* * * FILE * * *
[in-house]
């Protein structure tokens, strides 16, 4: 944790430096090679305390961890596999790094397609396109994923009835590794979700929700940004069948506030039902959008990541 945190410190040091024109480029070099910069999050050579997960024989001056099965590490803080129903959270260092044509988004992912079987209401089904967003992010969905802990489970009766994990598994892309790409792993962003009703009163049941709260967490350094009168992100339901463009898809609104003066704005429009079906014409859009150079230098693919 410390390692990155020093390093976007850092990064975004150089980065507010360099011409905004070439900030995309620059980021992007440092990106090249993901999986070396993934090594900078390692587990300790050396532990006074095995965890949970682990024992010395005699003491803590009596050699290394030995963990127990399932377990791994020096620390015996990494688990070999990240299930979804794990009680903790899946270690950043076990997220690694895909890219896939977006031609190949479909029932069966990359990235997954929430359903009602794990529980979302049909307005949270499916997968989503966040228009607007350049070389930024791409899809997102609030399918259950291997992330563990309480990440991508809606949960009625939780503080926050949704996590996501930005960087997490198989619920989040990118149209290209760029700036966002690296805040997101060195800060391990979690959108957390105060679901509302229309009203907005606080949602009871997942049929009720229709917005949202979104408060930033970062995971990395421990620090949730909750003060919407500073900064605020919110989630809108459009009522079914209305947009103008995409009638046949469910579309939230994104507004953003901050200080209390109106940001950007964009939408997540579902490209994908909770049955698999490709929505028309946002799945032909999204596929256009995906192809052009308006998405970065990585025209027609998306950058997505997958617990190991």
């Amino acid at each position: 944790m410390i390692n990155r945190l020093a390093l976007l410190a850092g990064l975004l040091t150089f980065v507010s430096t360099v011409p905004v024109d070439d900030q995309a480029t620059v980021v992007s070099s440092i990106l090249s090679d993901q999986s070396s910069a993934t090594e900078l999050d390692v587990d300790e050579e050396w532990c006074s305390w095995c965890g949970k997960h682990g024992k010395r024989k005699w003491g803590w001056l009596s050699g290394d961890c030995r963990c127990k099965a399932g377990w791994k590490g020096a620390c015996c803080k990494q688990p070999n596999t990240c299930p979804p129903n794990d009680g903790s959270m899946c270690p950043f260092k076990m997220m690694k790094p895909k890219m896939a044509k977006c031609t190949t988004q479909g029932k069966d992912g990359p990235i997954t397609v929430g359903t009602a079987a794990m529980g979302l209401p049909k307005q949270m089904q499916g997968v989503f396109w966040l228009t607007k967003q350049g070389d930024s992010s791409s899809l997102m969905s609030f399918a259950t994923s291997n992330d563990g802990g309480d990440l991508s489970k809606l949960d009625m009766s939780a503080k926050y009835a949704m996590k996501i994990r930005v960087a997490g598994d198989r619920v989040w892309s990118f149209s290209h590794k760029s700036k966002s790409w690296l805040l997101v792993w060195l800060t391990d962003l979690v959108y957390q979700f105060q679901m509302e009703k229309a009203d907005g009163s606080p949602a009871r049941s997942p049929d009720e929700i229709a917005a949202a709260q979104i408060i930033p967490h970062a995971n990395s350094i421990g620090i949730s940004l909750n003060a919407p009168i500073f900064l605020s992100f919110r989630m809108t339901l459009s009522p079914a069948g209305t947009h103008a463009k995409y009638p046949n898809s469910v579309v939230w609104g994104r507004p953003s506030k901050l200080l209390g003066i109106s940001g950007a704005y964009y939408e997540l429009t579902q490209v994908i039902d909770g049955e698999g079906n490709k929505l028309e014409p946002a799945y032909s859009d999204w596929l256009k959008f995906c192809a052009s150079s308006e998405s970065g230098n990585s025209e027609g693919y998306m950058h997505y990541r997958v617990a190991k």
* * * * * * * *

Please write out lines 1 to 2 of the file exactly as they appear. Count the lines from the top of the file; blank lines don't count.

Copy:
[in-house]
């Protein structure tokens, strides 16, 4: 944790430096090679305390961890596999790094397609396109994923009835590794979700929700940004069948506030039902959008990541 945190410190040091024109480029070099910069999050050579997960024989001056099965590490803080129903959270260092044509988004992912079987209401089904967003992010969905802990489970009766994990598994892309790409792993962003009703009163049941709260967490350094009168992100339901463009898809609104003066704005429009079906014409859009150079230098693919 410390390692990155020093390093976007850092990064975004150089980065507010360099011409905004070439900030995309620059980021992007440092990106090249993901999986070396993934090594900078390692587990300790050396532990006074095995965890949970682990024992010395005699003491803590009596050699290394030995963990127990399932377990791994020096620390015996990494688990070999990240299930979804794990009680903790899946270690950043076990997220690694895909890219896939977006031609190949479909029932069966990359990235997954929430359903009602794990529980979302049909307005949270499916997968989503966040228009607007350049070389930024791409899809997102609030399918259950291997992330563990309480990440991508809606949960009625939780503080926050949704996590996501930005960087997490198989619920989040990118149209290209760029700036966002690296805040997101060195800060391990979690959108957390105060679901509302229309009203907005606080949602009871997942049929009720229709917005949202979104408060930033970062995971990395421990620090949730909750003060919407500073900064605020919110989630809108459009009522079914209305947009103008995409009638046949469910579309939230994104507004953003901050200080209390109106940001950007964009939408997540579902490209994908909770049955698999490709929505028309946002799945032909999204596929256009995906192809052009308006998405970065990585025209027609998306950058997505997958617990190991």